Yeah. Way. So, I think it’s the facts and facts are stubborn things. And I think that’s why you see some Democrats, including a couple prominent Democrats who I’ve talked to say, “Why are we doing this SALT cap increase?”

Senator Mike Crapo: (24:46)
Go here and then over here. Yes.

Speaker 12: (24:48)
So, I know that we’re here talking about salt, but also the larger economic picture. And of course, Friday is the deadline for the government shutdown. There are some in the Republican party, both on the House side, in the Senate who think that shutting the government down over vaccine mandate reinforcement funding is the right way to go about this right now. Do you guys think that that’s the right move?

Senator Mike Crapo: (25:08)
I’m not going to comment on that, because I understand the concerns, but there are concerns on both sides and I’m not going to push either side’s agenda right now. So, do either of you have a comment on that?

Senator Portman: (25:21)
I don’t know what the state of play is, I’m not going to comment,

Speaker 12: (25:24)
But should the government be shut down?

Senator Mike Crapo: (25:25)
The government should not be shut down on in my opinion. And it’s my hope that we can avoid that. Yes?

Speaker 13: (25:32)
Senator, what’s wrong with changing the cap so that it’s phased out for people with higher incomes?

Senator Mike Crapo: (25:38)
That it’s phased out for people with higher incomes?

Speaker 13: (25:40)
Right, so they don’t get a deduction?

Senator Mike Crapo: (25:42)
So if you look at the chart over here, when you say, “Higher incomes,” it’s already phased out for everybody who makes less than $175,000 a year. And so, the question is, phasing it out here, that’s what we’re talking about, is getting rid of this expansion of it for the very, very top income categories. I think you might be referencing some of the discussion that is reported in the media between Senator Sanders and Senator Menendez. As I see it, those are simply, what I call gimmicks to try to make this look better, or look different in terms of the rhetoric. But you can’t make this better with rhetoric. I want to go over some of the statistics that Senator Portman has just referenced. Less than 1/3 of those earning between 20,000 and $100,000 will receive a significant tax cut of any kind under this bill. More than 2/3 of those earning a million dollars or more, and nearly 90% of those earning between 500,000 and 1 million will receive a significant tax cut.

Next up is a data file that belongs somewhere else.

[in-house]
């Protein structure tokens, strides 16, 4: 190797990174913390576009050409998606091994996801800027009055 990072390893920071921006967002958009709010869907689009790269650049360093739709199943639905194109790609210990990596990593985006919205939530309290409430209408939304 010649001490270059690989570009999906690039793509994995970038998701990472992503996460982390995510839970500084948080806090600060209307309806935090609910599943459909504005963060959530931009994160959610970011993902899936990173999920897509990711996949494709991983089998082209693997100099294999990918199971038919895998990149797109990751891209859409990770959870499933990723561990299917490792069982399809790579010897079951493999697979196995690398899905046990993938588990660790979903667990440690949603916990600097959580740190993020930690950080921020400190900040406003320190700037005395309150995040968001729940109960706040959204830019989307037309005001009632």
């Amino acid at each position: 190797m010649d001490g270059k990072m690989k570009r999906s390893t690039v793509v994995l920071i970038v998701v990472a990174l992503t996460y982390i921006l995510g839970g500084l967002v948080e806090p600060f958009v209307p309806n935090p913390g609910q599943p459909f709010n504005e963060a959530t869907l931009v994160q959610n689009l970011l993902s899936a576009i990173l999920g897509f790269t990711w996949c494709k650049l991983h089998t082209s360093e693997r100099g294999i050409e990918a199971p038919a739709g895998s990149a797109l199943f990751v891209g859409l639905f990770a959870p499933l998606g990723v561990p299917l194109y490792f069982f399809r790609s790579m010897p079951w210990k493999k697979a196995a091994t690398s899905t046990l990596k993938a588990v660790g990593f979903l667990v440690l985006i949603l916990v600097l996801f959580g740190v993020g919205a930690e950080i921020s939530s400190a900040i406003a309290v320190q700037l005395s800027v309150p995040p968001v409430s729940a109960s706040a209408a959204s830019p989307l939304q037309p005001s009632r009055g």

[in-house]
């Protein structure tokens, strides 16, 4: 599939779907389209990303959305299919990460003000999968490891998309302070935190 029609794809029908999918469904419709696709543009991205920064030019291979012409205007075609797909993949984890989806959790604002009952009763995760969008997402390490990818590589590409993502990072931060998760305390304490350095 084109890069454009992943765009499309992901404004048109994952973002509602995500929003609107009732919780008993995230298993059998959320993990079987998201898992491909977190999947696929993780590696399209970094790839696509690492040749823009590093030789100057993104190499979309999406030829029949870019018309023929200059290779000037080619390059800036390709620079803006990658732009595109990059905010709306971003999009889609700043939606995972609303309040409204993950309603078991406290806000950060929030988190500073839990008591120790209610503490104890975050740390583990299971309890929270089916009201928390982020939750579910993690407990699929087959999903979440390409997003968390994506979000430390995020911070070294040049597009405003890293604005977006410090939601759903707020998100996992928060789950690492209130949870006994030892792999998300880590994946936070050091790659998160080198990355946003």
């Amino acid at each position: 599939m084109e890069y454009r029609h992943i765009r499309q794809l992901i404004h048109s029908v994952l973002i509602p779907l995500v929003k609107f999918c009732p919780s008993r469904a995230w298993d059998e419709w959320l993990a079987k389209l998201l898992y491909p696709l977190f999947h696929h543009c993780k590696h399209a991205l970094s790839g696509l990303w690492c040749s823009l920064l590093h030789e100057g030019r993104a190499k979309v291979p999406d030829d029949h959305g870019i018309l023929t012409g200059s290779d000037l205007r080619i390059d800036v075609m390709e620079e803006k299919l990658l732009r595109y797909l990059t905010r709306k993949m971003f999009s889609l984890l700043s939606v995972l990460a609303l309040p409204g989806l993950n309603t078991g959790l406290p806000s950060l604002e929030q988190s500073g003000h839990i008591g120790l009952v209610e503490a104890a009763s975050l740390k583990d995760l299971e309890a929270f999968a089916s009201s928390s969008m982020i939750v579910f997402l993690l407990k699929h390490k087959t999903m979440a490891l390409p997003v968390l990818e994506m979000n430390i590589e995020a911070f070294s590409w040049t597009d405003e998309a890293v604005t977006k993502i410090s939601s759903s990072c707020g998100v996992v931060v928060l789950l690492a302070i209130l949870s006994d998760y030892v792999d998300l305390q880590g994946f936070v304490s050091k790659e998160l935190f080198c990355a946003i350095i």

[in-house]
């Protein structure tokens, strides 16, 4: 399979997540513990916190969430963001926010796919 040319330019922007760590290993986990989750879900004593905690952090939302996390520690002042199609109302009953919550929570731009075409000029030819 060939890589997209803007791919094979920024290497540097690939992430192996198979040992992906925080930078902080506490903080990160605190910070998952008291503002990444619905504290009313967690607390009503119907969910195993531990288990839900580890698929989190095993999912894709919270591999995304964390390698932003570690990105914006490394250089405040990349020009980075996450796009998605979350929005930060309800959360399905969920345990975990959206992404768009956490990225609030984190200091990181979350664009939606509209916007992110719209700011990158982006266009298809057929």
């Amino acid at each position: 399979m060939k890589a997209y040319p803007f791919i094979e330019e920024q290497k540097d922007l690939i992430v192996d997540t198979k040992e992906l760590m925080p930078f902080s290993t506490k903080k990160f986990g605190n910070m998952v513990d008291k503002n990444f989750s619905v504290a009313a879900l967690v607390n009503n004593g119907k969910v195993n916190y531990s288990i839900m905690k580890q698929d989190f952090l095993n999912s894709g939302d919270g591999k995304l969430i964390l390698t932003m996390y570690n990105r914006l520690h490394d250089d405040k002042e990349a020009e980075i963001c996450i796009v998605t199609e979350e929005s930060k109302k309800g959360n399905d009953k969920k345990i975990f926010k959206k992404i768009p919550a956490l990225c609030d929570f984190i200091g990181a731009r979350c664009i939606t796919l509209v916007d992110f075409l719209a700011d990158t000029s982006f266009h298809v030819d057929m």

Senator Mike Crapo: (26:49)
And as Senator Portman has already pointed out in 2023, one year after we’ve gotten into the bill, almost all of the lower and middle income class tax relief is gone, and it phases down rapidly from what’s not gone at that point. And so, there isn’t really a way to do what you just said, unless you get at the higher brackets here, and that’s exactly what we’re talking about. Why do they have a mechanism put into this bill that does nothing, and cannot be argued to do anything other than to give the second largest poor of the allocation of this bill to the top income categories of earners in America?

Senator Mike Crapo: (27:37)
Any other questions? All right. Thank you all very much for coming.

Senator Portman: (27:41)
Thanks Mike.

Speaker 14: (27:42)
Thank you, Senator.

Speaker 15: (27:42)

Senator Portman: (27:43)
Great charts.

Senator Mike Crapo: (27:43)
Oh, I pointed out that’s the Tax Policy Center’s chart, not mine.

Senator Portman: (27:43)

Senator Mike Crapo: (27:51)
[inaudible 00:27:51].

Senator Portman: (27:51)
Oh really. That’s interesting.

Speaker 16: (27:51)
[crosstalk 00:27:51] Hi Leanne. Nice to meet you. [Mahra 00:27:51]. [Mara 00:27:51].

Senator Mike Crapo: (27:51)
[crosstalk 00:27:51] Can you see there, the really tiny little blue line here? [crosstalk 00:27:51].

Speaker 16: (27:51)
Oh hi, good to see.. Do me a favor? [crosstalk 00:27:51]. Can I just see?

Senator Mike Crapo: (27:51)
[crosstalk 00:27:51].

Speaker 17: (27:51)
Yeah, [inaudible 00:27:51].

Senator Portman: (27:51)
Yeah. Yeah. It’s amazing.

Speaker 18: (27:51)
[crosstalk 00:27:51] Testing my [crosstalk 00:27:51].

Senator Portman: (27:51)
And this one here, that says 100 billion.

Senator Mike Crapo: (27:51)
It’s 85 billion. This is CRFB.

Speaker 16: (27:51)
No, I’m just like, [crosstalk 00:27:51].

Senator Portman: (27:51)
Oh okay, yeah.

Senator Mike Crapo: (27:51)
But there are different estimates. This is [crosstalk 00:27:51] showing tax, but.

Senator Portman: (27:51)

Senator Mike Crapo: (27:51)

Senator Portman: (27:51)

Senator Mike Crapo: (27:51)